The crappie are biting on Lake Murray, and two popular techniques are keeping anglers busy: spider-rigging and single-pole fishing.

Derek Frick of Columbia has been fishing the Little Saluda area of the lake quite a bit, and he has been catching most of his fish around bridge pilings, docks and brush piles on a single rod with small minnows fished under a cork, but he said fishermen who are spider-rigging are catching fish as well.

While fishing bridge pilings and brush piles, Frick uses ultralight reels paired with 11-ft crappie rods and 6- to 10-pound line. He prefers braid, which he ties directly to his fluorocarbon or monofilament leader.

"With braided line, you can feel the fish bite even before the cork moves," said Frick, who uses simple corks to keep his Nos. 1 or 2 light-wire hooks off the bottom.

"The fish seem to be in a transition period, and the water level has dropped recently for the winter drawdown. So the fish are biting, but a lot of fishing spots are giving up just one or two fish," Frick said. "You can catch plenty of fish, but you have to stay on the move."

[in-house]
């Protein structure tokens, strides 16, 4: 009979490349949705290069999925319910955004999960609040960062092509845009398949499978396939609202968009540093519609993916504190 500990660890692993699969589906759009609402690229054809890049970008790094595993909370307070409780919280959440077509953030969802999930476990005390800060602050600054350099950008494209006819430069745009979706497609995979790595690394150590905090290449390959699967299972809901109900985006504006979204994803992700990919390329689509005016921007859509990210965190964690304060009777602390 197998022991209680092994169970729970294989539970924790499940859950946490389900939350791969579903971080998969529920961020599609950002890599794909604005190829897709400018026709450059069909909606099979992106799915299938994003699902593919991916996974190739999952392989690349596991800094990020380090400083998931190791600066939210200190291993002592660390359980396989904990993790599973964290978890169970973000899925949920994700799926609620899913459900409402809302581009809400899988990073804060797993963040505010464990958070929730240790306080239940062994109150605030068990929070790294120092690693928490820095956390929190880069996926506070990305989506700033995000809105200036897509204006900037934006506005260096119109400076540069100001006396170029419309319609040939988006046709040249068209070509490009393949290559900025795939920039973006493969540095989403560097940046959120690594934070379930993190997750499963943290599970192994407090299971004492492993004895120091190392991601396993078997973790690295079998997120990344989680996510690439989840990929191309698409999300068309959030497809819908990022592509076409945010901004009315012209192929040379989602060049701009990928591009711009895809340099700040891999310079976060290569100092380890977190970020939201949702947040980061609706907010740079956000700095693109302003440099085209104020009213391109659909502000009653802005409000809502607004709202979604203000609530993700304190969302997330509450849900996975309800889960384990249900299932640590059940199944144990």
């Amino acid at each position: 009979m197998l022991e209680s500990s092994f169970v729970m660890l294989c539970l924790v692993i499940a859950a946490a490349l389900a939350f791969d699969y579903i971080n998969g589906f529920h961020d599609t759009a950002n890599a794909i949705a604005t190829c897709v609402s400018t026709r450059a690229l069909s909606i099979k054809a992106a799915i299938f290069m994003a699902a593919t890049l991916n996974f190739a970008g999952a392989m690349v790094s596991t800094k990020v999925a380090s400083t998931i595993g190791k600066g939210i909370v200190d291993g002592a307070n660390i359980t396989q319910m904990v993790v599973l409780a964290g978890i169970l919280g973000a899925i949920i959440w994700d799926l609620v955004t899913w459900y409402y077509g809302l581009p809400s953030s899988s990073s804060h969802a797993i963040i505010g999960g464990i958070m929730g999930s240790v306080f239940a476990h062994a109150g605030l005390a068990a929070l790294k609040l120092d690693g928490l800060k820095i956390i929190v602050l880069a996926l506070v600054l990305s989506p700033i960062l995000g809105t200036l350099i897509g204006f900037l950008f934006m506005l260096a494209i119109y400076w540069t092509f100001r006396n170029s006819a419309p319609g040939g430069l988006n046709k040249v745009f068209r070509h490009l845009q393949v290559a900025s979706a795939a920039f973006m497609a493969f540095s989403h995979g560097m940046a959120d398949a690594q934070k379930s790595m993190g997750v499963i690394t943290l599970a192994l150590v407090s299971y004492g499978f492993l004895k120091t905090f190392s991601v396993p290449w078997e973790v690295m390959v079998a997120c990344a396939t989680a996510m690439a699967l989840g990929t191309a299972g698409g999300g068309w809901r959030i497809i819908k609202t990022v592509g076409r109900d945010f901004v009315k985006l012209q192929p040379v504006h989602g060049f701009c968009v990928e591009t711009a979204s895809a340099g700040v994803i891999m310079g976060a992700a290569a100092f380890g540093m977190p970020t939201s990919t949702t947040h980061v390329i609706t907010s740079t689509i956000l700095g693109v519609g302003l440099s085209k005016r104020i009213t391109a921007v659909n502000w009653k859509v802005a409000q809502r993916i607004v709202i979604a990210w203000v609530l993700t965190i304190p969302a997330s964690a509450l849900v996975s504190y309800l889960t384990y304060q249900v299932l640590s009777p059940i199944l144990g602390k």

Frick uses his depth finder to find brush piles and marks them with a buoy. He circles the buoy slowly, casting to the structure and making sure to probe all sides of it.

When fishing docks, Frick uses a shorter spinning outfit and ether a minnow or small jig, which he casts under the dock; there are days when he catches all of his fish with this technique. Getting his lure in just the right spot is a challenge, so Frick employs a sling-shot method of casting, opening the bail on his reel, letting out about two feet of line, pointing the rod tip where he wants to cast, pinching the line against the rod close to the handle with his right hand, pulling the lure back with his left hand, then releasing the lure when he’s ready to cast. That will send it well up under the dock.